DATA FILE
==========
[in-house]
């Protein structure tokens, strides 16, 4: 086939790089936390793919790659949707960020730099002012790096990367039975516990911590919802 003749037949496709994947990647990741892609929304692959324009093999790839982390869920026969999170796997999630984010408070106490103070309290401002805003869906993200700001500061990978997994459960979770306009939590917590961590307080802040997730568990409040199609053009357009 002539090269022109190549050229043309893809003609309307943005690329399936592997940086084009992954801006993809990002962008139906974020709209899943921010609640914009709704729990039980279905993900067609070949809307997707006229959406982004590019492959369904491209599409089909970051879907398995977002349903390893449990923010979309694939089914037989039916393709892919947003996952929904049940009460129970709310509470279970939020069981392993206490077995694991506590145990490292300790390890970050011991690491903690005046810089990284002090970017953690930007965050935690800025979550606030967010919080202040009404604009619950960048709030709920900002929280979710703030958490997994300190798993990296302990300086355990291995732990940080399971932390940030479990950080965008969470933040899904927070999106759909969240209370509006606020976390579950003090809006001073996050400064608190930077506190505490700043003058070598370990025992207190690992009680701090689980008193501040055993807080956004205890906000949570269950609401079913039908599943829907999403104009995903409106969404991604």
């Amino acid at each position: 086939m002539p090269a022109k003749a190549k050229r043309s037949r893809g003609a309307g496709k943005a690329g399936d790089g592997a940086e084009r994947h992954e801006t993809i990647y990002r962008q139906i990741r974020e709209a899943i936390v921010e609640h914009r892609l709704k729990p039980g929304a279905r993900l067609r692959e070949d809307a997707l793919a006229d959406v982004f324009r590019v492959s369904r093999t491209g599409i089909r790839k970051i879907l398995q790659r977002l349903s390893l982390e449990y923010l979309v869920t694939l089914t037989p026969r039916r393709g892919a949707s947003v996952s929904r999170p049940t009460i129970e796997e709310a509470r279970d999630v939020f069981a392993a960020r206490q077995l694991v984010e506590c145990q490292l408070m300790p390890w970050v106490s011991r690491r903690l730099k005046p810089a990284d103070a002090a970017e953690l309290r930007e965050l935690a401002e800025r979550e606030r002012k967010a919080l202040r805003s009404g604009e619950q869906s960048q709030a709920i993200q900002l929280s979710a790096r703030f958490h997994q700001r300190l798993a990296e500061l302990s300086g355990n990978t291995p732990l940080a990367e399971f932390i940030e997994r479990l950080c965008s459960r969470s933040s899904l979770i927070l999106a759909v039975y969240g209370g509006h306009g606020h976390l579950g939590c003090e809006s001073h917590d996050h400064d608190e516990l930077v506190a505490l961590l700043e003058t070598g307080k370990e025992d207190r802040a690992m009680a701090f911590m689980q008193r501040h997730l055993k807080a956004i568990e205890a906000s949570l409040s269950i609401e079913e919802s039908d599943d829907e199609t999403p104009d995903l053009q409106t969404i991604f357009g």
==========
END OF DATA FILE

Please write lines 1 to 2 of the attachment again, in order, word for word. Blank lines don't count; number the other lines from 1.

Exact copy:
[in-house]
């Protein structure tokens, strides 16, 4: 086939790089936390793919790659949707960020730099002012790096990367039975516990911590919802 003749037949496709994947990647990741892609929304692959324009093999790839982390869920026969999170796997999630984010408070106490103070309290401002805003869906993200700001500061990978997994459960979770306009939590917590961590307080802040997730568990409040199609053009357009 002539090269022109190549050229043309893809003609309307943005690329399936592997940086084009992954801006993809990002962008139906974020709209899943921010609640914009709704729990039980279905993900067609070949809307997707006229959406982004590019492959369904491209599409089909970051879907398995977002349903390893449990923010979309694939089914037989039916393709892919947003996952929904049940009460129970709310509470279970939020069981392993206490077995694991506590145990490292300790390890970050011991690491903690005046810089990284002090970017953690930007965050935690800025979550606030967010919080202040009404604009619950960048709030709920900002929280979710703030958490997994300190798993990296302990300086355990291995732990940080399971932390940030479990950080965008969470933040899904927070999106759909969240209370509006606020976390579950003090809006001073996050400064608190930077506190505490700043003058070598370990025992207190690992009680701090689980008193501040055993807080956004205890906000949570269950609401079913039908599943829907999403104009995903409106969404991604």